Friday, 25 April 2014

Power Consumption

Initial news on the power consumption of a TinySensor just in! A sensor was configured to transmit every 5 seconds until its battery ran down; it managed 1205331 transmissions in just under 70 days on a Duracell AAA Plus. Therefore, if configured to transmit once per minute, it would have lasted for 2 years and 4 months.

This handy page informs us that a long-life AAA Alkaline battery contains about 5kJ of energy, therefore each transmission takes about 4mJ, which equals an average power consumption of 0.8mW. At an average voltage of 3v this requires a current of about 0.26mA. Ignoring consumption by the sensors and boost converter, and estimating current drawn by the radio and processor combined at 25mA, gives a duty-cycle of 1:100, meaning it's awake for 50ms.

Voltage over time looks like this, which seems typical for Alkaline batteries; it jumps around quite a bit at the end, and the interval between transmission times increases considerably.
During normal operation there is a bit of variation between successive readings, I'm not sure whether this is just due to thermal fluctuations or an artifact of the ATtiny's ADC.

The starting battery voltage was logged at an unsurprising 1.51v but the last reading received was an astonishing 0.28v! This shows the amazing ability of the step-up voltage converter to suck every last drop of juice out of a battery. Here we have zoomed in on the end of its life:
Each transmission carries a message-ID which should be monotone increasing, within the limits of its range. The next plot shows that the TinySensor worked perfectly (or at least didn't reboot) for most of its run (and also that the message-ID is 16-bits unsigned):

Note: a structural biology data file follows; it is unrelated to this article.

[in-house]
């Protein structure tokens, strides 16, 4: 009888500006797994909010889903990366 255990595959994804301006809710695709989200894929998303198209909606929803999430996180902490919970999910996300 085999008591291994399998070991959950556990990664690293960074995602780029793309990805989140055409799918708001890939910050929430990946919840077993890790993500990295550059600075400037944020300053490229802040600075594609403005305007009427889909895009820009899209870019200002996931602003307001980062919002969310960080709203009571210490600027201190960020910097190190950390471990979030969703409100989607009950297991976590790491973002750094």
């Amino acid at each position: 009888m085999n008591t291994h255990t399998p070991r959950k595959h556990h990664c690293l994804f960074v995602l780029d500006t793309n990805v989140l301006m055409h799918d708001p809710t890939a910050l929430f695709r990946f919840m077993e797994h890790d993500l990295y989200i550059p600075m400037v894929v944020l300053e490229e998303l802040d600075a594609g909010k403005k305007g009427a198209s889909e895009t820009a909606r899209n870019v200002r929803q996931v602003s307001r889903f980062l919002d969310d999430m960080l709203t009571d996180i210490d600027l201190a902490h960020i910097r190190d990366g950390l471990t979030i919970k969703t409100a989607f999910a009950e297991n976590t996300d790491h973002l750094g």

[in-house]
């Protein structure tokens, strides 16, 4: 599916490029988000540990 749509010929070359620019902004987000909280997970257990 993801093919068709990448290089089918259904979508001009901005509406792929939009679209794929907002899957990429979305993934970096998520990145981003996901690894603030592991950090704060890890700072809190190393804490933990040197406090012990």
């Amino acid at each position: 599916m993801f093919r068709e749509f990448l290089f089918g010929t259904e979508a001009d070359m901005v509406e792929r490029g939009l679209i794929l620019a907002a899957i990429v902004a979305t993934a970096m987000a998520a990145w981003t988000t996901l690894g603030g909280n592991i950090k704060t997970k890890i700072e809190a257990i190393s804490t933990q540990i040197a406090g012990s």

However, towards the end of the battery's life, this is certainly not the case:

Here we zoom in still further on the system's behaviour at the end of the battery's life:
It is clear that the system halts for increasingly long periods of time while the battery recovers, then it manages a few hundred transmissions before collapsing again. We can look at the time interval between messages on the same time axis as the plot above:
Noticing the change in the slope of the message ID line above, let's zoom in on the corresponding part of the inter-arrival time graph:
Note that this is the time at which the message was written to the database on the Raspberry Pi, so some variation must arise from the behaviour of the Linux kernel on that box, however it's not clear what to make of the rising trend in the graph from about 03:37 onwards. (The processor used its Watchdog timer to sleep; this is clocked using its own 128kHz RC-oscillator so perhaps the falling supply voltage is causing time to dilate!)


A little experiment with an ATtiny, a blinking LED and an almost-exhausted battery disproves the hypothesis that the watchdog timer is losing time: the blink-rate remained constant until the battery died. Furthermore a voltmeter attached to the battery confirmed that it fluctuated up and down by about 10mV during the sketch's blink cycle.

Update 2:

An important lesson from this kind of experimentation is to keep as many sources of time as possible. We've seen the inter-arrival time above, but what about the transmission time as seen by the sensor? Below is a plot of the inter-transmission time, as recorded by the millisecond timer on the ATtiny:
What is really interesting about this is that all of the noise in the inter-arrival times has vanished! As far as the ATtiny is concerned, there are only 4 distinct intervals between packets: 5s (as intended), 10.45s, 15.9s and 21.4s. My best guess for this is that the radio has only succeeded in transmitting one out of every two, three and four packets respectively. Lastly, the steadily rising inter-arrival time is most likely due to radio-level retransmissions, required due to diminishing transmission signal power.